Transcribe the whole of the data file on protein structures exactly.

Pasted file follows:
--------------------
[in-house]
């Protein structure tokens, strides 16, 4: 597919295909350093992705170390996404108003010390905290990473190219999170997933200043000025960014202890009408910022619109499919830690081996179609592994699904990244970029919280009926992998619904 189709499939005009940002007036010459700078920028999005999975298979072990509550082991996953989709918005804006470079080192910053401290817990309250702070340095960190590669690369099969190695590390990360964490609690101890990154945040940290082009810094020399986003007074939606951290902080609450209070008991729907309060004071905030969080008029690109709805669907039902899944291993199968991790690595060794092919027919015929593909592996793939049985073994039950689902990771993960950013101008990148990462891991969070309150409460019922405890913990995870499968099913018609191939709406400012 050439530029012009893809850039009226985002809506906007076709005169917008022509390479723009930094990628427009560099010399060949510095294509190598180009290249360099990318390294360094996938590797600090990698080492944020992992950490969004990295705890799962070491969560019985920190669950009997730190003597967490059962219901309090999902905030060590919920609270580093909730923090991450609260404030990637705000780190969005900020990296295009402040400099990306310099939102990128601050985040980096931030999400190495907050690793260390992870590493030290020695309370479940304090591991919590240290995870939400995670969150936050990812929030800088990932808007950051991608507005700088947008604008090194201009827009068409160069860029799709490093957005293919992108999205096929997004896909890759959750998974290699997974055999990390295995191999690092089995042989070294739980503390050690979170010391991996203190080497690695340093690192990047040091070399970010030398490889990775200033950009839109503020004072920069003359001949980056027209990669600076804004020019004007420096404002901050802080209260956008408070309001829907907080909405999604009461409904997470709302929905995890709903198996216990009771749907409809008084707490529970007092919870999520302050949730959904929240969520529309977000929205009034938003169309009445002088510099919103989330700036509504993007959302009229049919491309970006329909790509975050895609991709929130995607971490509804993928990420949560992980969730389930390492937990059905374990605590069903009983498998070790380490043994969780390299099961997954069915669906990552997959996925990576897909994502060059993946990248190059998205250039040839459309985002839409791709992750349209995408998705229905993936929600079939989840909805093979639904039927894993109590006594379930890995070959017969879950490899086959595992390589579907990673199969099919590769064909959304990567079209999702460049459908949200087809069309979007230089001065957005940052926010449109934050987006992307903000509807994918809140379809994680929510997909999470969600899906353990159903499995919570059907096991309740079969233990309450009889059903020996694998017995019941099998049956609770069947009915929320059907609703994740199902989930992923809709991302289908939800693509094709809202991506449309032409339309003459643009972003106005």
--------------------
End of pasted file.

[in-house]
């Protein structure tokens, strides 16, 4: 597919295909350093992705170390996404108003010390905290990473190219999170997933200043000025960014202890009408910022619109499919830690081996179609592994699904990244970029919280009926992998619904 189709499939005009940002007036010459700078920028999005999975298979072990509550082991996953989709918005804006470079080192910053401290817990309250702070340095960190590669690369099969190695590390990360964490609690101890990154945040940290082009810094020399986003007074939606951290902080609450209070008991729907309060004071905030969080008029690109709805669907039902899944291993199968991790690595060794092919027919015929593909592996793939049985073994039950689902990771993960950013101008990148990462891991969070309150409460019922405890913990995870499968099913018609191939709406400012 050439530029012009893809850039009226985002809506906007076709005169917008022509390479723009930094990628427009560099010399060949510095294509190598180009290249360099990318390294360094996938590797600090990698080492944020992992950490969004990295705890799962070491969560019985920190669950009997730190003597967490059962219901309090999902905030060590919920609270580093909730923090991450609260404030990637705000780190969005900020990296295009402040400099990306310099939102990128601050985040980096931030999400190495907050690793260390992870590493030290020695309370479940304090591991919590240290995870939400995670969150936050990812929030800088990932808007950051991608507005700088947008604008090194201009827009068409160069860029799709490093957005293919992108999205096929997004896909890759959750998974290699997974055999990390295995191999690092089995042989070294739980503390050690979170010391991996203190080497690695340093690192990047040091070399970010030398490889990775200033950009839109503020004072920069003359001949980056027209990669600076804004020019004007420096404002901050802080209260956008408070309001829907907080909405999604009461409904997470709302929905995890709903198996216990009771749907409809008084707490529970007092919870999520302050949730959904929240969520529309977000929205009034938003169309009445002088510099919103989330700036509504993007959302009229049919491309970006329909790509975050895609991709929130995607971490509804993928990420949560992980969730389930390492937990059905374990605590069903009983498998070790380490043994969780390299099961997954069915669906990552997959996925990576897909994502060059993946990248190059998205250039040839459309985002839409791709992750349209995408998705229905993936929600079939989840909805093979639904039927894993109590006594379930890995070959017969879950490899086959595992390589579907990673199969099919590769064909959304990567079209999702460049459908949200087809069309979007230089001065957005940052926010449109934050987006992307903000509807994918809140379809994680929510997909999470969600899906353990159903499995919570059907096991309740079969233990309450009889059903020996694998017995019941099998049956609770069947009915929320059907609703994740199902989930992923809709991302289908939800693509094709809202991506449309032409339309003459643009972003106005």